-If one were so INCLINED (sorry) to attempt such a feat, they could optimistically expect a marathon of 13 up-downs with 27,300 ft of climbing and 27,300 ft of descending, to take around 13 hours!

-A Barr trail descent would be out of the question for purists but potentially a good training run

-Aid stations at every mile (top and bottom) or every two miles (bottom only)

-Ample opportunity for pacers

-More average elevation gain (1,050 ft/mile) than the Hardrock 100 (679 ft/mile)!


Course Map


     I can tell you that after one trip up and down the giant staircase, my legs are pretty well fried. With that said, I think an Incline Marathon is totally doable.  And, hypothetically speaking, if this INCLINATHON were attempted (say Aprilish, again hypothetically) but found to be undoable, well it would lead me to an even better question.  Why not? Why couldn't I climb one more step... and then one more step after that...and then one more step after that? Fatigue? Injury? Boredom? Epic Bonk?  All these things are things that athletes, and nonathletes for that matter (except maybe the epic bonk part), struggle with routinely.  So then, why not a NON-ROUTINE struggle on the stairway.  


     Of course, with this new perspective, the INCLINATHON is simply the beginning. Just think of the INCLINE 10K t-shirts, or the 1/2 INCLINATHON race medals, or even, dare I say it, a 100 MILE ULTRA-INCLINATHON belt buckle!  Ah yes, the possibilities are as numerous as the stairs of the INCLINE herself!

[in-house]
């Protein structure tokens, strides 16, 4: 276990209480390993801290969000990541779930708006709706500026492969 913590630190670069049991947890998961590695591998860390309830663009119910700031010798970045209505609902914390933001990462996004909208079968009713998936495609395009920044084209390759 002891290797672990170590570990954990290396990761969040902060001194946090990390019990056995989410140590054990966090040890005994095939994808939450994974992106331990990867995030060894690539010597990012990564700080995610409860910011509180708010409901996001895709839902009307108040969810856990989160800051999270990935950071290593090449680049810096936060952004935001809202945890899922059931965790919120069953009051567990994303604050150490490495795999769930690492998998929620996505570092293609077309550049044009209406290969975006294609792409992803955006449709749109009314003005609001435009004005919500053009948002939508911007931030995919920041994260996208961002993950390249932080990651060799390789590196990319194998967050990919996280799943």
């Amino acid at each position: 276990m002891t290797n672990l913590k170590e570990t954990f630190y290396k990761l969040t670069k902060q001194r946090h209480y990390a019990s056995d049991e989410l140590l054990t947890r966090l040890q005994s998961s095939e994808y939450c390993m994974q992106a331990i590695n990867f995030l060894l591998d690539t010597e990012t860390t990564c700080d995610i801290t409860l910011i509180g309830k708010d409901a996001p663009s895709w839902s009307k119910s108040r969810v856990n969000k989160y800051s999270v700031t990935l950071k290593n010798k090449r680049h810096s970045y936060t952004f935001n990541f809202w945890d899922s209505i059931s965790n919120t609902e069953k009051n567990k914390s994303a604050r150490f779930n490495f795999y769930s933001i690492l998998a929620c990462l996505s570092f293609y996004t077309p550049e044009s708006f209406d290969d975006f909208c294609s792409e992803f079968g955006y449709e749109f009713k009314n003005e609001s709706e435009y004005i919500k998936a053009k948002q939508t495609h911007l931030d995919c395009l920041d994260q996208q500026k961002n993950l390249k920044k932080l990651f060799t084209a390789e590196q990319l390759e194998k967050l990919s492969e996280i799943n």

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Comment by Jill Suarez on January 23, 2012 at 1:46pm
Anyone who completed the entire fat ass 50k will agree after the manitou incline and red mountain running Waldo canyon was hideous .....it's gonna be a challenge
Comment by Jeff Gallup on January 22, 2012 at 8:20pm

That would be amazing... of course, I am biased towards the loop using the Barr trail for the descent...  if you took the shorter/steep cut to Barr Trail from the top of the Incline, that works out to 7 loops...   just short of 6 loops if you take the true trail above the Incline back down the Barr..   at the risk of sounding masochistic... I'd love to give it a shot!   Note: I have yet to do multiple climbs... just a twice a week climb, with the return on Barr.

Comment by Big Mountain Adventure Racing on January 21, 2012 at 6:39pm

I can think of only one image as you ask, "Why not?" You remember the infamous video of the ladies hitting the wall at the end of their Ironman race? Yeah... That may be why not.

Comment by Jill Suarez on January 21, 2012 at 10:52am
I'm sure folks will find out the clear advantage those of us who run this up and down will have =) let the training begin !!